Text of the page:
Let’s Not Overanalyze Reason Rally Attendance

This isn’t something I want to write a blog post about while I’m this tired, but shutting up isn’t something I do well when tired either.

Let’s lay off the deep analysis of why Reason Rally wasn’t bigger. I know it’s a grand sport and an opportunity to air all our pet theories about the movement, but there just isn’t enough information there to work with. In a lot of ways, it’s a secular miracle the rally happened at all.

Sarah Morehead left an incredible mess when she was removed from the organizations she was running. We now know both Apastacon and Recovering from Religion spent time unable to access even their bank accounts. We know that she wasn’t sharing the documentation she needed to with the rest of the people in her orgs. We know she said she’d done work she hadn’t. We know she stirred up conflict to cover for it. We know she committed at least one organization to a huge expense without having any way to pay for it.

She did the same things at Reason Rally from what I understand. I’ve heard from a few volunteers about challenges they had that matched this pattern. I’ve expressed sympathy to some people working on the rally based on assuming the same patterns held there and seen relief on their faces that someone understands the parts of this they can’t talk about.

By and large, the Reason Rally was organized in about six months. That’s not enough time for a normal event of this size, but the rally was built on a pre-existing foundation of chaos, expense, and suboptimal decisions rather than getting a clean start.

Does that mean every decision from that point was perfect? Well, no. No one runs an event without coming away with a list of things to improve next time.

What it does mean is that there were a lot of decisions made that weren’t choices but necessity. Deadlines were necessarily missed. Money wasn’t spent because it didn’t exist or was already committed elsewhere. Movement stakeholders weren’t brought in or asked to help because there was literally no time in the right people’s schedules to figure out who was willing and reach out, and those stakeholders didn’t reach in on their own.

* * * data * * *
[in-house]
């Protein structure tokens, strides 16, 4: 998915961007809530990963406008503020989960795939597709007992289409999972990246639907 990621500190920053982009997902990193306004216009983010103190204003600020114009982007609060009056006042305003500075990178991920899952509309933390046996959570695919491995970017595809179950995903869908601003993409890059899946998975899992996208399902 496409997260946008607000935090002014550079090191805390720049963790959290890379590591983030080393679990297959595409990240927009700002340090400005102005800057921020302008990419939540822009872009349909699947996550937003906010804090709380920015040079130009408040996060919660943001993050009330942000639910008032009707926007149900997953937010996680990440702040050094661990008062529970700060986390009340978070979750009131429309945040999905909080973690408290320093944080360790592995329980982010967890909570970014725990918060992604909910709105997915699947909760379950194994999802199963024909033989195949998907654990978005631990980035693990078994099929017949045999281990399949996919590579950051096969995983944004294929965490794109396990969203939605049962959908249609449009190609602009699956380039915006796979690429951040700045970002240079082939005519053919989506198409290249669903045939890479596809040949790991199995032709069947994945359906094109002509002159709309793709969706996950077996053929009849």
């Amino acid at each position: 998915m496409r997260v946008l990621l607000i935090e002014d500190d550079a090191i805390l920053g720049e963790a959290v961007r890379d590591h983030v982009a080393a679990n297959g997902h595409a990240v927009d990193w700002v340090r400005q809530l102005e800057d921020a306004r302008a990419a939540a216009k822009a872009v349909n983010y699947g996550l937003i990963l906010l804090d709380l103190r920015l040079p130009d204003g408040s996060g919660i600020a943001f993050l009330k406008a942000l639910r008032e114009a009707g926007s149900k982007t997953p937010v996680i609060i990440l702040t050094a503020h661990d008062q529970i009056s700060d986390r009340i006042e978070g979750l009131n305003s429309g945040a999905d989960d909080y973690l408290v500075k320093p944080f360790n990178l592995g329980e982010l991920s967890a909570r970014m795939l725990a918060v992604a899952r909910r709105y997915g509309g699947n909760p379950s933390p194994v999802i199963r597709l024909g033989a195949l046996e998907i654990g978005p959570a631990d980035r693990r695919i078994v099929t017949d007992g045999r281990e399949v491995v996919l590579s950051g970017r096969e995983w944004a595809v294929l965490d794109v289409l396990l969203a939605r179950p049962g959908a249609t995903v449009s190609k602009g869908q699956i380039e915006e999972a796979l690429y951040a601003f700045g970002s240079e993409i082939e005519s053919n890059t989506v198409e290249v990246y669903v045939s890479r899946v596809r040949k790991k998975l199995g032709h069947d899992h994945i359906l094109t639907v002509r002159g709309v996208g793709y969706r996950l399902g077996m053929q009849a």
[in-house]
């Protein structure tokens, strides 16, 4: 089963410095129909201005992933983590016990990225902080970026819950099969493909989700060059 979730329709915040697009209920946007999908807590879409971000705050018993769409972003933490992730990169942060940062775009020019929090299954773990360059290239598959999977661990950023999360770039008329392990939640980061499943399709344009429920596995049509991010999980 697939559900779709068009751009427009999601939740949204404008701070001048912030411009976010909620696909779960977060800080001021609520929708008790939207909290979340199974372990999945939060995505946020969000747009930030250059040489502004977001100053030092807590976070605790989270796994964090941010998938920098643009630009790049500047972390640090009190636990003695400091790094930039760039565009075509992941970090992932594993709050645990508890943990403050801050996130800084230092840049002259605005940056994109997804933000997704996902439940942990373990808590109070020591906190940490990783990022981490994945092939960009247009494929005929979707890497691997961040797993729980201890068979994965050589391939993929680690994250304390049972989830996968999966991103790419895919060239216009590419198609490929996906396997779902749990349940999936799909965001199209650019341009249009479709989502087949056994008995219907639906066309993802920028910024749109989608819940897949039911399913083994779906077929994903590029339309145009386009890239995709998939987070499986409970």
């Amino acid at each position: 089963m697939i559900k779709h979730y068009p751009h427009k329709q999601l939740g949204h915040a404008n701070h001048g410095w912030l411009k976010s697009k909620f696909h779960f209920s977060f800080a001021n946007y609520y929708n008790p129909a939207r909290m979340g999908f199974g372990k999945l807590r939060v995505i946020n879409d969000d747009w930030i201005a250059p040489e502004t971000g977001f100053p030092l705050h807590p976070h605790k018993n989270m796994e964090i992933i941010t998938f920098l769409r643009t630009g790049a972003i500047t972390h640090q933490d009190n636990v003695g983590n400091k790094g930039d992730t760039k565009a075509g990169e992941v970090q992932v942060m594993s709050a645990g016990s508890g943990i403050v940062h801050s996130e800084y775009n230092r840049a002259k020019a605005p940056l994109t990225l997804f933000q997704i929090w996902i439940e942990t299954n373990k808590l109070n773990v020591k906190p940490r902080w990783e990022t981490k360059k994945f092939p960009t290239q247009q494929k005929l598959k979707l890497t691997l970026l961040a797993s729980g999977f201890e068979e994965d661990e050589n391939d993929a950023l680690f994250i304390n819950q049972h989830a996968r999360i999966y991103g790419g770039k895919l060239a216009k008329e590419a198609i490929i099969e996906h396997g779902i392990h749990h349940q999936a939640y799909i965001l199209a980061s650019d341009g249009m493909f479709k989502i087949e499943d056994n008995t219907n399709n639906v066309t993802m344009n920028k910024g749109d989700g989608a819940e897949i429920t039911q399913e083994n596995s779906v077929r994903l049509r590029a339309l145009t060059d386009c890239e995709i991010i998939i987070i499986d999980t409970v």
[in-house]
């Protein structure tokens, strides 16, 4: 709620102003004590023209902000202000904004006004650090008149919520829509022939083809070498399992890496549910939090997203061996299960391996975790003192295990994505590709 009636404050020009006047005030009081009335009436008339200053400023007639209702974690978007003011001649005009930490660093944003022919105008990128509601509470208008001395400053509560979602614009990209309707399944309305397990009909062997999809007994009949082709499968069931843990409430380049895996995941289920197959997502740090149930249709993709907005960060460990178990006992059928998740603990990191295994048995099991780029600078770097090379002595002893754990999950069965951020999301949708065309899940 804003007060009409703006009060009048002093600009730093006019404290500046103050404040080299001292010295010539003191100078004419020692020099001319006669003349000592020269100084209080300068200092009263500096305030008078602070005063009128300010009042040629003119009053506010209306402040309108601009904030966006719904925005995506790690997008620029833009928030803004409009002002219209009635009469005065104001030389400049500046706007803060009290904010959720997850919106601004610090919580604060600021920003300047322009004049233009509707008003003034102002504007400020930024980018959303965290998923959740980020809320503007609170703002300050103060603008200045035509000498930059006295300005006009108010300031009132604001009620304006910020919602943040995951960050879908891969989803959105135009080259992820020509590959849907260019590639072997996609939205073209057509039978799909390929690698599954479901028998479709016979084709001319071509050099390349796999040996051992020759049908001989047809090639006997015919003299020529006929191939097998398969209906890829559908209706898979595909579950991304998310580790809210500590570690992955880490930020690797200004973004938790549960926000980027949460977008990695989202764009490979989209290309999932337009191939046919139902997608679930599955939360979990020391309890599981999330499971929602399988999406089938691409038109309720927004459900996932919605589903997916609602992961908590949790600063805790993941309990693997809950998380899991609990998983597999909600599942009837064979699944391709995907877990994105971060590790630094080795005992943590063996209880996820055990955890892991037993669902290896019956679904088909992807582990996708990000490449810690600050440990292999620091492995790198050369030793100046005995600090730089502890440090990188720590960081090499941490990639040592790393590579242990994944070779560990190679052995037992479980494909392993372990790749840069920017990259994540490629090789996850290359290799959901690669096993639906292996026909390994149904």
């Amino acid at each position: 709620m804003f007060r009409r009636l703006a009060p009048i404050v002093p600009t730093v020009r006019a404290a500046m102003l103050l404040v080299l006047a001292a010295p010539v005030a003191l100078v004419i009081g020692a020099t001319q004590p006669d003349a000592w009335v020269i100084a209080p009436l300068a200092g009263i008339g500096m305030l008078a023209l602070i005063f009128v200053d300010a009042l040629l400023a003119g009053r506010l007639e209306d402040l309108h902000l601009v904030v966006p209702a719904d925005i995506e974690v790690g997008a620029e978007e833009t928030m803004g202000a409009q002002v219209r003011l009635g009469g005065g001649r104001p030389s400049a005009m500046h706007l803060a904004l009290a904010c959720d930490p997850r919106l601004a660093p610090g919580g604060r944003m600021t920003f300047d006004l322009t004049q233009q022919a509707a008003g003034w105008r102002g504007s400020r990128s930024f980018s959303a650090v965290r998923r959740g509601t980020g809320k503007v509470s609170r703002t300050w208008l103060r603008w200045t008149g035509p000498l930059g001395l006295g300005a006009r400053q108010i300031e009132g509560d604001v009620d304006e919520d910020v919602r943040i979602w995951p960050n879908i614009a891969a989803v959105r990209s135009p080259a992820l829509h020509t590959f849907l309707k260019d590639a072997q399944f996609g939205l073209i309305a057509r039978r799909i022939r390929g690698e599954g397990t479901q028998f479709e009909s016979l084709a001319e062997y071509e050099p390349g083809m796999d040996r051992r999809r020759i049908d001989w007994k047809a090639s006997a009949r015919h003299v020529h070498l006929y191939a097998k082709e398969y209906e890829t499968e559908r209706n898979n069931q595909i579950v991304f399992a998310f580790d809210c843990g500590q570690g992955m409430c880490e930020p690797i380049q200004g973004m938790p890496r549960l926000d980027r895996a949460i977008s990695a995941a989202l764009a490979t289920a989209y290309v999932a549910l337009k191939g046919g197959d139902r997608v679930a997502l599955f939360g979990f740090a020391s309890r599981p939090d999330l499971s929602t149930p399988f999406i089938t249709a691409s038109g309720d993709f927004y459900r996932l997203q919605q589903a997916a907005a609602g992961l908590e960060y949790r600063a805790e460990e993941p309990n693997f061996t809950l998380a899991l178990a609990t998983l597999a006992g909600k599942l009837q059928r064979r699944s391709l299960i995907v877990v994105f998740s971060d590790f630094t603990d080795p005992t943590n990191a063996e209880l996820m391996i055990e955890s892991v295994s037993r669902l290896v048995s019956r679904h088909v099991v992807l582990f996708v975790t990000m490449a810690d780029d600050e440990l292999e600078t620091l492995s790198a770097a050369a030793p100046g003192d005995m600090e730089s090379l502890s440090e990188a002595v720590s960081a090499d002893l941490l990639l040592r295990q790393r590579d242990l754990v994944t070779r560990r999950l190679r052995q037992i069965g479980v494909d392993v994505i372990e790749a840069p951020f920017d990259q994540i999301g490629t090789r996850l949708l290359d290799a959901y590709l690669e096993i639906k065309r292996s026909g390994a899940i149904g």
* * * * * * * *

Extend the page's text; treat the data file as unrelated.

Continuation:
I’m one of those people, honestly. There are things I should have done with regard to the Reason Rally that I didn’t, especially given how important I think it is. But me going to AHACon last weekend and the rally this weekend is my year slowing down. So I showed up at the conference yesterday morning and asked them to put me to work, and that was very close to the extent of my involvement. Nor am I the only person with opinions on how things went who was in a position to do more and didn’t.

I will say this about Lyz Liddell’s running of the Reason Rally, though. Anyone who wants to run an event with a volunteer staff should talk to her. (Not all staff were volunteers, but I don’t think anyone got paid even minimum wage on the time they put in.) You know, after she’s caught up on sleep. Reason Rally volunteers worked their asses off, but they were very well cared for. When they had too much to do, it was more a matter of ambition to make the most of a once-in-four-years event than not having enough people for the basics. Even in the middle of all the condensed planning, Lyz took care of people who were having a rough go of it. And she put great people to work.

So I’m not going to play analyst on the turnout, and it’s not because I want to focus on the positive. There’s such a huge noise in this signal that I just don’t think there’s much to be gained. I’ll just say that if you weren’t there, you missed out, both on the planned events and on all the people who did show up.

Thank you to everyone who got us there.

Let’s Not Overanalyze Reason Rally Attendance